Do-Overs: Summer Odyssey

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Black and white drawing of Odysseus aiming an arrow at his wife's suitorsEach June, my thoughts turn toward home. Toward my kids, bare feet, homemade dinners, and naps. Toward real life. I’ve taught high school for 13 years, I’ve learned to ride the waves of feeling that come during each season of the school year. June means home, and as my attention changes, I tend to search out comfort in familiar stories—stories of homecoming.

Why is the homeward journey archetype so easy to love? Think of Forrest Gump or the Wizard of Oz, or even Toy Story—a character’s return to home is a return to safety and comfort. Familiarity. The known world. This return isn’t without complication—generally, the hero returns changed. (Paging Carl Jung!) But he returns. When it’s the end of a term and my world is about to shrink to only my nuclear family, I long to steep in these homecoming narratives. Ideals of hearth and acceptance, calling to the embattled hero. These stories where characters fight to return home are endearing because they call upon such familiar feelings. They align with our sense of stability—or our desire to get to a peaceful place, to do what it takes to return.

Stories of Prodigal sons and daughters offer rich possibilities for writers—not from the perspective of characters who return home, but those who never left. As Greg Jackson, author of a forthcoming collection, Prodigals, said in a 2014 interview with The New Yorker,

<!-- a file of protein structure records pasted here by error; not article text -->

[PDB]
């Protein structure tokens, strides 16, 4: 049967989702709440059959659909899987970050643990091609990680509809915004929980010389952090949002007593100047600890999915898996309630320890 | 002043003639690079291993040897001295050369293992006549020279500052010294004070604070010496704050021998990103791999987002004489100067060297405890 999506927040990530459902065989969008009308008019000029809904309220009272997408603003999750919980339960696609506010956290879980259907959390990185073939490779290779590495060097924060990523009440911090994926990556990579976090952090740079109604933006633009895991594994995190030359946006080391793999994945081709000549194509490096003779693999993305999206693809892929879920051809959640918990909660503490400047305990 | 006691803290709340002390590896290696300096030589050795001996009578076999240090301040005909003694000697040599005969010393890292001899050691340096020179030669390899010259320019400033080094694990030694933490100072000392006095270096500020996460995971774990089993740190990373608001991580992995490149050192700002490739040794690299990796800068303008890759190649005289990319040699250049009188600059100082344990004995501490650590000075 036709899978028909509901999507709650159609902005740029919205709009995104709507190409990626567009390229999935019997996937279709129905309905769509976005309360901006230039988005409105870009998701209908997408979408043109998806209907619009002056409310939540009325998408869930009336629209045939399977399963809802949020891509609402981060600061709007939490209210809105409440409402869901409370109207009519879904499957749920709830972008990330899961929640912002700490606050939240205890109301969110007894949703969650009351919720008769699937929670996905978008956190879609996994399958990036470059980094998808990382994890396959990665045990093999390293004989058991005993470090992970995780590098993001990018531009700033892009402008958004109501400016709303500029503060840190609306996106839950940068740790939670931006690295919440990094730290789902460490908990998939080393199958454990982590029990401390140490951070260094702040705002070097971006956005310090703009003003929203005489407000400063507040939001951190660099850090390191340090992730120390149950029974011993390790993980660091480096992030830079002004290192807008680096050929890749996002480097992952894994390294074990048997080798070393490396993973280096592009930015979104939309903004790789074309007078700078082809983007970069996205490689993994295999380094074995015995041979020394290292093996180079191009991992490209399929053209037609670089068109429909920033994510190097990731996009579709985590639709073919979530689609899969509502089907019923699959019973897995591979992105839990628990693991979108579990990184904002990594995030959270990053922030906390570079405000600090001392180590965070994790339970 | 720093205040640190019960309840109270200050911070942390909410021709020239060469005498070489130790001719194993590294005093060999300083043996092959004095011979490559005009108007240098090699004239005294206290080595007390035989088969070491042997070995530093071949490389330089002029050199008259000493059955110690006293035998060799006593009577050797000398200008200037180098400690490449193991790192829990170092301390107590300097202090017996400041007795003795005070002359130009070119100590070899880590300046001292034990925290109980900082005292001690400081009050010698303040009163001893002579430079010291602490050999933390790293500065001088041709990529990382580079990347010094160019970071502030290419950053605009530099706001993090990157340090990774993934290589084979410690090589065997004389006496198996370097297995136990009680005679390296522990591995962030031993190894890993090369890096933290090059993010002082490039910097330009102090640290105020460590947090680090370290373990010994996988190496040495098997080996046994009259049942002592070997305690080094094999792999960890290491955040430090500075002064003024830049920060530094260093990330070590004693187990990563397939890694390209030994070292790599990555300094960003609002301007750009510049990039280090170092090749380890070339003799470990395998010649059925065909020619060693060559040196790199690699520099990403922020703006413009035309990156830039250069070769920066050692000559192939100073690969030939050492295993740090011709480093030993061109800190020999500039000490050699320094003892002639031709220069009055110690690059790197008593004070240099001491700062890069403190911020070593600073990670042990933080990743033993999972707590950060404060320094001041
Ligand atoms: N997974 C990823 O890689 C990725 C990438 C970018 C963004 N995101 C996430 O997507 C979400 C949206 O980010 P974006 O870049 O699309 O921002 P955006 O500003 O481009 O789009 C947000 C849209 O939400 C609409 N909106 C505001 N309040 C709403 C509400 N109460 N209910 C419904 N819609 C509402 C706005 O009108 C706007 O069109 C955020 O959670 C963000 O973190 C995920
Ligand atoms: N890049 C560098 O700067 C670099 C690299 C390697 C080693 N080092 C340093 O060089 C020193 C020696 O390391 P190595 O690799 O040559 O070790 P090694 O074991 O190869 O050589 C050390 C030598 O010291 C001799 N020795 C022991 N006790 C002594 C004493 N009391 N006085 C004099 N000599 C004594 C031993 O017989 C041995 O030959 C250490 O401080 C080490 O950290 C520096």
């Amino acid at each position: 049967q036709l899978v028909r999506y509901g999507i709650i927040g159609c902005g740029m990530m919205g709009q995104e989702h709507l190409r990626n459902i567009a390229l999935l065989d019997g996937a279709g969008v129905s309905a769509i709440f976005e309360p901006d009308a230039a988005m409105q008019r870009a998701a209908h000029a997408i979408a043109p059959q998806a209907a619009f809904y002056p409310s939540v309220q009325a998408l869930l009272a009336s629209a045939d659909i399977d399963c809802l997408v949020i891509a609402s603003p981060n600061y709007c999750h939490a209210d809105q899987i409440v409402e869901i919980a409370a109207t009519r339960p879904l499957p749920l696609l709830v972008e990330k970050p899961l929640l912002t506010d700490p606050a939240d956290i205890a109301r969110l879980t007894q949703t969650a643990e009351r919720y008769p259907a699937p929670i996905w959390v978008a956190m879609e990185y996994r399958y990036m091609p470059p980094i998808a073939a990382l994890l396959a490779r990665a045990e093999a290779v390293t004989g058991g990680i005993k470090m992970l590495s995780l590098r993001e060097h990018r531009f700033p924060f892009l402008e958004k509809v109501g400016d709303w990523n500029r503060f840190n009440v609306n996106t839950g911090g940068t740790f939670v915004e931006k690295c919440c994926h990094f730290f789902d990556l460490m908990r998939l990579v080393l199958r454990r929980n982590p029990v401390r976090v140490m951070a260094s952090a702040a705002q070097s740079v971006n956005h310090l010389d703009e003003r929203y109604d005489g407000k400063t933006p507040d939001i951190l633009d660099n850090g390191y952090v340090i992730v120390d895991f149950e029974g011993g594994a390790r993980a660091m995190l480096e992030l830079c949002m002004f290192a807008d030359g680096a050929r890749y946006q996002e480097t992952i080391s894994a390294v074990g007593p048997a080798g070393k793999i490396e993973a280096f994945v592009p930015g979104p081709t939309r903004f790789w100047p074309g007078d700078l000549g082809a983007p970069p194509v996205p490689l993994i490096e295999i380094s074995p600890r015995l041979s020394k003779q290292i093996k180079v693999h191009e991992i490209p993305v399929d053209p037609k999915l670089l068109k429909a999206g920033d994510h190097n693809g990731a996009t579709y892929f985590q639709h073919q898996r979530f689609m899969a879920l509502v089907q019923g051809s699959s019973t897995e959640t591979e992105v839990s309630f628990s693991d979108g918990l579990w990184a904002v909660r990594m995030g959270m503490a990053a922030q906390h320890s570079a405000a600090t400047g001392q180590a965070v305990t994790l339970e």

In the Bible, we aren’t given an account of the son’s motives or of the decadent years in which he exhausts his inheritance. I suppose I like to think that he couldn’t bear the plodding labor of working on his father’s estate, with only the staid and predictable continuation of the family line and business to look forward to. He wanted something more. […] My interpretation of the prodigal spirit is a broad one—yes, at times it’s wasteful and disloyal and insensitive to others, but it’s also driven by unanswerable longing and by an inability to fit neatly into the life that was limned for you at birth.

What if home isn’t everything we remember it to be? Such is the case in Barbara Kingsolver’s novel, Animal Dreams. What does it say about us if we don’t trust our recollection of what we think we know for certain? “Memory is a complicated thing,” Kingsolver famously wrote, “a relative to truth, but not its twin.” Kingsolver’s work twists ideas of perspective and mental stability—when Cosima returns to care for her ailing father Homero, she has to let go of her definitions of home, family, and herself. Even stories of difficult homecomings are good ones. They evoke same yearning.

It would be impossible to discuss the archetype of the journey home without mentioning our pal Odysseus. (Lionsgate is apparently at work on a new film adaptation of the classic.) The hero fights his way past various baddies to return home to his family and dog. (It’s fitting that Homer’s hero’s arrival includes a touching moment with the dog, too—who better to greet you at the door after a long journey?) The Odyssey has been redone countless times. Tennyson’s “Ulysses,” Joyce’s Ulysses, the Cohen Brothers’ O Brother, Where Art Thou? and Image Comics’ “ODY-C,” a “gender-bent, eye popping, psychedelic science fiction Odyssey” featuring “Odyssia, the clever champion.” Odysseus still works, especially if he’s a she, in space.

But my favorite homecoming story, the guiltiest of pleasures, is also one I return to with predictable regularity. I started watching Star Trek: Voyager in the 90’s. Is it campy? Yep. And delightful. As a homebody, I prefer stories where the hero returns more than the ones where the hero sets off an adventure. I go back to Voyager, and books like Kingsolver’s Animal Dreams when—as now, at the end of the school year—I need comfort from my entertainment. Sometimes we need to look ahead. To set a course for home.

image: 1888 engraving featuring Odysseus as he slays Penelope’s suitors. He can’t even catch a break at his own door.